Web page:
The challenges of European AI regulation for the financial sector
José Ramón Morales, partner in Garrigues' Commercial Department, and co-head of the Technology, Communications and Digital area, Garrigues Digital and the Garrigues FinTech Hub.
Artificial intelligence has enormous potential for financial institutions. Therefore, in addressing its regulation, the aim is to provide a framework of legal certainty to facilitate its adoption and also to address the challenges and risks for the sector, customers and supervisors.
The adoption of artificial intelligence (AI) tools in the financial sector is not a new phenomenon, and has long been identified as a key strategy for innovation and competitiveness in this industry. However, we are at an essential moment for its regulation, due to the concurrence of two factors:
(1) the fact that the proposed European Regulation on AI is in its final stages before definitive approval, and
(2) the emergence of a relevant number of foundation models and solutions in the field of so-called generative AI, based on deep learning techniques and neural networks and trained with huge amounts of structured or unstructured data, which have enormous power to generate, with different levels of autonomy, content (text, images, audio or video). This, in addition to opening the door to new and promising use cases for the financial world, poses new challenges due to the type of associated risks and possible legal implications.
AI in general, but especially generative AI, has enormous potential for financial institutions, allowing them to improve the efficiency, quality and personalisation of services and products offered to customers (financial coaching; investment strategies, recommendations and personalised offers; investment assistants), but also to optimise their internal processes (loan processing, credit scoring, portfolio management, scenario simulation, software generation, development of personalised marketing content), risk management (anomaly or fraud detection, risk assessments) and compliance (prevention of money laundering).
However, in approaching to its regulation, the aim should be to create a legal framework that provides legal certainty for the entities that adopt it, but at the same time addresses the challenges and risks for the industry, customers and supervisors. In particular, in terms of the levels of transparency, explainability, reliability of AI solutions, the ability to identify who is accountable for their adoption and use, and the potential threats to security and privacy. Not to mention the ethical consequences and the social and environmental impact that AI systems may have.
These challenges have been addressed in the European Union since the first 2021 version of the proposed AI Regulation on the basis of a risk-based regulatory model, which differentiates between prohibited, high-risk and limited-risk AI systems, and imposes a series of requirements and obligations on the different operators in the value chain (suppliers, implementers, importers, distributors and authorised representatives of AI systems). However, among the changes made by the European Parliament to the proposed Regulation in its position of 14 June 2023, an attempt has been made to respond to the accentuation of certain risks that may occur with the development and adoption of generative AI systems, including the introduction of a specific regulation for foundation models within the text of the regulation.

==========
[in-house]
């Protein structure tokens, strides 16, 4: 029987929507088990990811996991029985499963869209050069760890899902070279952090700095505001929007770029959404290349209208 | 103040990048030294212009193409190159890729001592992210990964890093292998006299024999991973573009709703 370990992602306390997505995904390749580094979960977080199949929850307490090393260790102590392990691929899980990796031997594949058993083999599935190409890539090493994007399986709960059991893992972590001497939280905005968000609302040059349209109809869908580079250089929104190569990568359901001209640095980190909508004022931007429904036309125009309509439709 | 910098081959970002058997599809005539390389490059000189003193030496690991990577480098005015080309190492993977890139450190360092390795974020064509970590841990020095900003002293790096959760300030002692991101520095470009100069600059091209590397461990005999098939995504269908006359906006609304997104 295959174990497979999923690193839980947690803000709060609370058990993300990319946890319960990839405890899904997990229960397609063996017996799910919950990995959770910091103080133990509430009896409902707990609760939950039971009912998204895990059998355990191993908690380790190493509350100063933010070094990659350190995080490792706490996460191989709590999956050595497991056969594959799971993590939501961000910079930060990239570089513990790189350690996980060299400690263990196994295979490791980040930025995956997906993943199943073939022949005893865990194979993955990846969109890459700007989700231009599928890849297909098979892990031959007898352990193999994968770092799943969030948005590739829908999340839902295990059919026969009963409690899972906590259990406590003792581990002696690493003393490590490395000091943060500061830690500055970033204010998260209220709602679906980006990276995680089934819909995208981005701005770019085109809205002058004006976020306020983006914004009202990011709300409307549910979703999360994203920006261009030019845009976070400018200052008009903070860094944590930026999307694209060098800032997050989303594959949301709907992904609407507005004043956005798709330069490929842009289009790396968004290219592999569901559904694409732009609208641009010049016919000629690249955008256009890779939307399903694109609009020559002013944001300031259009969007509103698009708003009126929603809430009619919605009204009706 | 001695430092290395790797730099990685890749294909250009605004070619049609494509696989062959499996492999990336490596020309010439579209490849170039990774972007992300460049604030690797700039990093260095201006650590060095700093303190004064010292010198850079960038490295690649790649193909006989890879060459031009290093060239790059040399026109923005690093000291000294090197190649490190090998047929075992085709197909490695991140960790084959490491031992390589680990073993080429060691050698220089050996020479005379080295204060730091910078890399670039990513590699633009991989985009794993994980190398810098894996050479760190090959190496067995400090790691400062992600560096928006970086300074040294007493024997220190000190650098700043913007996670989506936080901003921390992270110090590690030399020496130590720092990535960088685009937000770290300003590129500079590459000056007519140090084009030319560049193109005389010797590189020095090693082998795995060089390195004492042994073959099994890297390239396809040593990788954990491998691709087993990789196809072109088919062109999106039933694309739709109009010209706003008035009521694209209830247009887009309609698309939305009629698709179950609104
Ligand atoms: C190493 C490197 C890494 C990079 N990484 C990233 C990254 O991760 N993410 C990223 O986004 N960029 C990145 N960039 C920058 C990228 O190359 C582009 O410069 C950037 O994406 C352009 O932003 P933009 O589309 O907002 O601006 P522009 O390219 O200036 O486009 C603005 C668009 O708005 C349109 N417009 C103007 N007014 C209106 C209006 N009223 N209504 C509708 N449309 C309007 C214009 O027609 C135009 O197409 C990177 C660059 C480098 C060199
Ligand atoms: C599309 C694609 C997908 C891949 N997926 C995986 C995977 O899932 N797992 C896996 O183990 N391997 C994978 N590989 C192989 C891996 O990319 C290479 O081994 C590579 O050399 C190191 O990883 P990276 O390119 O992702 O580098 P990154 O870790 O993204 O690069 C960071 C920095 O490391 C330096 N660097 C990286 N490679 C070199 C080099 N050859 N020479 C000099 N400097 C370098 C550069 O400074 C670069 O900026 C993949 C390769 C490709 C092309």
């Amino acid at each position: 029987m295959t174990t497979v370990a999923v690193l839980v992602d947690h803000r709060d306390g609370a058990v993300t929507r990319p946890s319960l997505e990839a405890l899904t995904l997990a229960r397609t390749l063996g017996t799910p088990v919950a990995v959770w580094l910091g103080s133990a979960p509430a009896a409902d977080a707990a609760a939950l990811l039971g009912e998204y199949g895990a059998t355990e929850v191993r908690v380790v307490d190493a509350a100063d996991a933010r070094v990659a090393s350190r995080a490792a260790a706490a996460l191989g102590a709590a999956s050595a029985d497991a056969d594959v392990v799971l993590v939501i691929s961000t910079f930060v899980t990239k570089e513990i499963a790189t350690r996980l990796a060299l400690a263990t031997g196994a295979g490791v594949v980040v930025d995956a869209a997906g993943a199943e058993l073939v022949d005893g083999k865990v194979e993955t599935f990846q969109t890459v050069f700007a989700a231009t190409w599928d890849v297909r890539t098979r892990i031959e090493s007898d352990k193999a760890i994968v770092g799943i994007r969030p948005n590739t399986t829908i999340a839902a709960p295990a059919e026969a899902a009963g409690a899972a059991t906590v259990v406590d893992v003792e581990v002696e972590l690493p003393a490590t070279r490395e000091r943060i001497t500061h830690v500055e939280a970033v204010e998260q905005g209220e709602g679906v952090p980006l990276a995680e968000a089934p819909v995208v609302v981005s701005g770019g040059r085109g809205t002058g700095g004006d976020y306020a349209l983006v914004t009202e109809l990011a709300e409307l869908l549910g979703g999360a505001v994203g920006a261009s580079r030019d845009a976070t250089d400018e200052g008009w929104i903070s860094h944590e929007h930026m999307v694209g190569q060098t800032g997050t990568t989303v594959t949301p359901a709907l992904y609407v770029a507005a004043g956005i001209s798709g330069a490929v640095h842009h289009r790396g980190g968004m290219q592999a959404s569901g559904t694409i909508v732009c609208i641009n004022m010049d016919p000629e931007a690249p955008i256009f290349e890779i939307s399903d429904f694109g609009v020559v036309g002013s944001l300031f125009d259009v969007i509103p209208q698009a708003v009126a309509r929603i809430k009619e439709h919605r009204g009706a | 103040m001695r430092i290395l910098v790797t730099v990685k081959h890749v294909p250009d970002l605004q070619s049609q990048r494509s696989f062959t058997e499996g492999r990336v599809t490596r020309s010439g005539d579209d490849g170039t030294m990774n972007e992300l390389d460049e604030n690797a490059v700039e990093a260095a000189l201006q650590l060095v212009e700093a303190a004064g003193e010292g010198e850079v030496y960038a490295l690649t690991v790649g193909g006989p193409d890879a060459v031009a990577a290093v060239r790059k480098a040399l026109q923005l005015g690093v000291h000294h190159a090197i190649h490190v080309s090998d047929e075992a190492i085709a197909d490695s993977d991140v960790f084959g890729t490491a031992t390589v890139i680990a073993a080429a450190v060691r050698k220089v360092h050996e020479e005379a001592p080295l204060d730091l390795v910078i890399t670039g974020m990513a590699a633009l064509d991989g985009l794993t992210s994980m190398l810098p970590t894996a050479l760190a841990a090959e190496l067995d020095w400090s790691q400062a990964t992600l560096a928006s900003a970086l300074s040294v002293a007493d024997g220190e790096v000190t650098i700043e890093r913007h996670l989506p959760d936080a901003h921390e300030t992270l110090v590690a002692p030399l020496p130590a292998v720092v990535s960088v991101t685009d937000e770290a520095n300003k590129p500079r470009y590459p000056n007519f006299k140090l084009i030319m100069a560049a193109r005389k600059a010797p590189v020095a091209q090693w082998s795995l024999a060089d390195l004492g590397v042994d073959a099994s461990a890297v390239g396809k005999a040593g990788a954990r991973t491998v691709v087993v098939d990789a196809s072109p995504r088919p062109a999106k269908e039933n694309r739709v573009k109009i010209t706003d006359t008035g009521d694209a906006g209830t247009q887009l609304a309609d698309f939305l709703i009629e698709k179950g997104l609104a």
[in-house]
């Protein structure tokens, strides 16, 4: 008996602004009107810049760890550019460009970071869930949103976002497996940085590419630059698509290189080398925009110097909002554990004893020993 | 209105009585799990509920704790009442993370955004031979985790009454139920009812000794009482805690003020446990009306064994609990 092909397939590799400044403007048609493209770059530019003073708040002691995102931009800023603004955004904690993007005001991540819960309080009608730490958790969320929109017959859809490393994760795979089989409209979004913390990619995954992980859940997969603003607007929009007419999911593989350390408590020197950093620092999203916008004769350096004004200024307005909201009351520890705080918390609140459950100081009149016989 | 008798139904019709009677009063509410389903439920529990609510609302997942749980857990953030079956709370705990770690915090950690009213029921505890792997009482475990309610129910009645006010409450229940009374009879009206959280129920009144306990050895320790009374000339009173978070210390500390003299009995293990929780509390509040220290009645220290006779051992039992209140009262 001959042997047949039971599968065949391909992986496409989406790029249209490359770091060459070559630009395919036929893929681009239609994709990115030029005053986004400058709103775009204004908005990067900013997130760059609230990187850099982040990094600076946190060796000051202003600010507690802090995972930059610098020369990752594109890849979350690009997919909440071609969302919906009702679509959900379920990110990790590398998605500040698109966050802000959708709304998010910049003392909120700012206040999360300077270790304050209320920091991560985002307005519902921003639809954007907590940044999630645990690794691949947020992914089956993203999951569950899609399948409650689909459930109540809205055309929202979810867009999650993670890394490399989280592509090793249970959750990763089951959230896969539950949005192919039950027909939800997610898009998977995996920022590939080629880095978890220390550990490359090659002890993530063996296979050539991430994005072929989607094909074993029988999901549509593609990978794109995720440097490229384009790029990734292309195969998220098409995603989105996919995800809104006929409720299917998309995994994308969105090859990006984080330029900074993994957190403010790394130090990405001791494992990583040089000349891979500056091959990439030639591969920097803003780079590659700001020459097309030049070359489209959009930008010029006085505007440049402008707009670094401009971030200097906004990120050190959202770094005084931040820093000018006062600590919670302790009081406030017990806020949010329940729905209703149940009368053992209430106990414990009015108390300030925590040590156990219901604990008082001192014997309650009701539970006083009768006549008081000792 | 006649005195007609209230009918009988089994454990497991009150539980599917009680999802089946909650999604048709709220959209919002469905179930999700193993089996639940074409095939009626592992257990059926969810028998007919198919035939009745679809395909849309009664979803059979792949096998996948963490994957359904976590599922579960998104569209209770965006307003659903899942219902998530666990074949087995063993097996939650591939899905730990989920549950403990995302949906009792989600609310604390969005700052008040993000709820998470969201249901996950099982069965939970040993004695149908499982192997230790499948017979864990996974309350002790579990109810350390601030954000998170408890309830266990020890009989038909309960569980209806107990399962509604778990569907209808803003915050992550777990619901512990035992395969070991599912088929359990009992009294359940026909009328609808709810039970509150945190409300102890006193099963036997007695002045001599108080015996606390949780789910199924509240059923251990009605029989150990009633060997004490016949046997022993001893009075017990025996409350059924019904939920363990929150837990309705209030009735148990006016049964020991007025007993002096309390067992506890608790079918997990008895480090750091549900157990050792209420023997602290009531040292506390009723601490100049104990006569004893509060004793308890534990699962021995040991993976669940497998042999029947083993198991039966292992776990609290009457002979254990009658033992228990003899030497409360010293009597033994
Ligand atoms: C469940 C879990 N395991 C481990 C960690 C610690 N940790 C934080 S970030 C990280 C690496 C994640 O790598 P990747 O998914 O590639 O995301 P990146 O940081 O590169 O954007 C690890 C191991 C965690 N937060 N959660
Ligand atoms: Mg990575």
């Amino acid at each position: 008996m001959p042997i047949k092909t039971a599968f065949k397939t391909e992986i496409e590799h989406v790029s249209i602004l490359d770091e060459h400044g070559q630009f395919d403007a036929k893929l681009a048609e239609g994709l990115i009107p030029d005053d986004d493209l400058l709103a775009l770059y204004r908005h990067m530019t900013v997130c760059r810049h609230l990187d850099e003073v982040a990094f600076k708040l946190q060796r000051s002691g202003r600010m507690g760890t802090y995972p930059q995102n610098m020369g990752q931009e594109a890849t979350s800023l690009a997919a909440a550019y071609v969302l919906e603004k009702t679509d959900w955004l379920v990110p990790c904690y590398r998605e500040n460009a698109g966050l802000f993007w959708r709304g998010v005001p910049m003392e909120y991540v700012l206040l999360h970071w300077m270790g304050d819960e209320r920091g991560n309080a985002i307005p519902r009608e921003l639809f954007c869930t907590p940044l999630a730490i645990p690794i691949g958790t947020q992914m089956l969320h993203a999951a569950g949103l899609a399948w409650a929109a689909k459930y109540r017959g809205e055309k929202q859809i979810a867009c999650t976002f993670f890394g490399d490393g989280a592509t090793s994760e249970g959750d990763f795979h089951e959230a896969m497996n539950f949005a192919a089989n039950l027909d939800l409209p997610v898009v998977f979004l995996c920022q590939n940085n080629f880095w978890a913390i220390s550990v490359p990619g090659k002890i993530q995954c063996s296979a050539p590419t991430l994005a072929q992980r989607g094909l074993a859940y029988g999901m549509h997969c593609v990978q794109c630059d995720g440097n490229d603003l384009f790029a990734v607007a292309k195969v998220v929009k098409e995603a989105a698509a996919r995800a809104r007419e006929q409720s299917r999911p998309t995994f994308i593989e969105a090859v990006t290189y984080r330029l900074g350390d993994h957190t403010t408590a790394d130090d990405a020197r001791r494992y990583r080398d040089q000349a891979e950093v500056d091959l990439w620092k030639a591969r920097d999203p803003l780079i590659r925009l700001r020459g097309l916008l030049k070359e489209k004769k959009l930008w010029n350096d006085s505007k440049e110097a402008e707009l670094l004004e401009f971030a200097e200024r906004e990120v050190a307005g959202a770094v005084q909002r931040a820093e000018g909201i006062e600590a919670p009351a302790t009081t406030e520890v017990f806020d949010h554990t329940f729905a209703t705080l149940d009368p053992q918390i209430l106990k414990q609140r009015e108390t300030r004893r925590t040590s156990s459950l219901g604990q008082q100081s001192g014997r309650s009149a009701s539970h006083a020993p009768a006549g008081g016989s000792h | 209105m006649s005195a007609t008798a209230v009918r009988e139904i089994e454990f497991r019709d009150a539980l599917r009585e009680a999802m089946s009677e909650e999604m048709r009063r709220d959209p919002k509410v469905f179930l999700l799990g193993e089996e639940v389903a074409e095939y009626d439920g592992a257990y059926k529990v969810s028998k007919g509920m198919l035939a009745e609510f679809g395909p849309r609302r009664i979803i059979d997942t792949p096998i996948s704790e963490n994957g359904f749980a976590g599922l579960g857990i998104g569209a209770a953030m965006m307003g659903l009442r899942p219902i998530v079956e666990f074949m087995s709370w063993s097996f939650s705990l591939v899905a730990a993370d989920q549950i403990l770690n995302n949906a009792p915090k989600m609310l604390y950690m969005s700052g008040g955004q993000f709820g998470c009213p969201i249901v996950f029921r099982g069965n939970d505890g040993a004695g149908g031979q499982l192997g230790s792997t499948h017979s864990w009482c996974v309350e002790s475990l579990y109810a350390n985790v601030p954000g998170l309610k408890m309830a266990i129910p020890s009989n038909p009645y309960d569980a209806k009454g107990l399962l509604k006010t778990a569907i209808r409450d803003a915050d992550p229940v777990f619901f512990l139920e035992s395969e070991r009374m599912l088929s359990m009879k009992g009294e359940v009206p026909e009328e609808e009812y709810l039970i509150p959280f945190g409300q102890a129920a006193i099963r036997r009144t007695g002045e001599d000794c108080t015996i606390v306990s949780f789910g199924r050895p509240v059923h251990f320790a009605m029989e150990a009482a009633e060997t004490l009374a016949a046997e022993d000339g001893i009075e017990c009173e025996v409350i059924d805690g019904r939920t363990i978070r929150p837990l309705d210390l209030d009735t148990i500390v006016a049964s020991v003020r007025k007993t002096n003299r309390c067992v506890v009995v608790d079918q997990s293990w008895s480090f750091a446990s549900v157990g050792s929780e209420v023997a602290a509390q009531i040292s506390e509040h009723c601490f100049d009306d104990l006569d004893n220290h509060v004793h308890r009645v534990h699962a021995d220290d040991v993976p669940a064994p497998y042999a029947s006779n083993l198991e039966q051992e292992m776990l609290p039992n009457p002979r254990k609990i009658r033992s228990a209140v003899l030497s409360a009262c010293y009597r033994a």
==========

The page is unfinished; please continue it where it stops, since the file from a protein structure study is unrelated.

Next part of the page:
As an example, AI systems that are used to assess the credit rating or creditworthiness of natural persons are considered by the proposed AI Regulation as high risk and must therefore be subject to a conformity assessment prior to being placed on the market or put into service, and comply with specific requirements on data quality, technical documentation, transparency, human supervision, robustness, accuracy and cybersecurity.
It is known that, in addition to the horizontal regulation foreseen for AI systems in all sectors, the proposed AI Regulation contains specific provisions for financial institutions and in relation to the supervision of their performance when they are users, providers, importers or distributors of AI systems, or when they launch systems on the market or put software into service.
But we must not forget that the future AI Regulation will be inserted in the complex regulatory framework, at European and national level, that governs the financial sector; especially with regard to internal governance, risk management, conduct and customer protection, solvency, cybersecurity and digital operational resilience, prevention of money laundering, data protection or sustainability. Therefore, financial institutions adopting AI systems in general, and generative AI in particular, will need to assess and implement risk management and compliance mechanisms in response to both the outcome of the proposed AI Regulation and the other aforementioned sectoral rules that may be affected by the adoption of such systems.
The proposed IA Regulation is therefore a very important step towards creating a common and coherent legal framework for IA in the EU, but it also poses a significant challenge, especially for the financial sector, in terms of the interaction of the regime it establishes with that resulting from other regulatory frameworks in which financial institutions carry out their activities.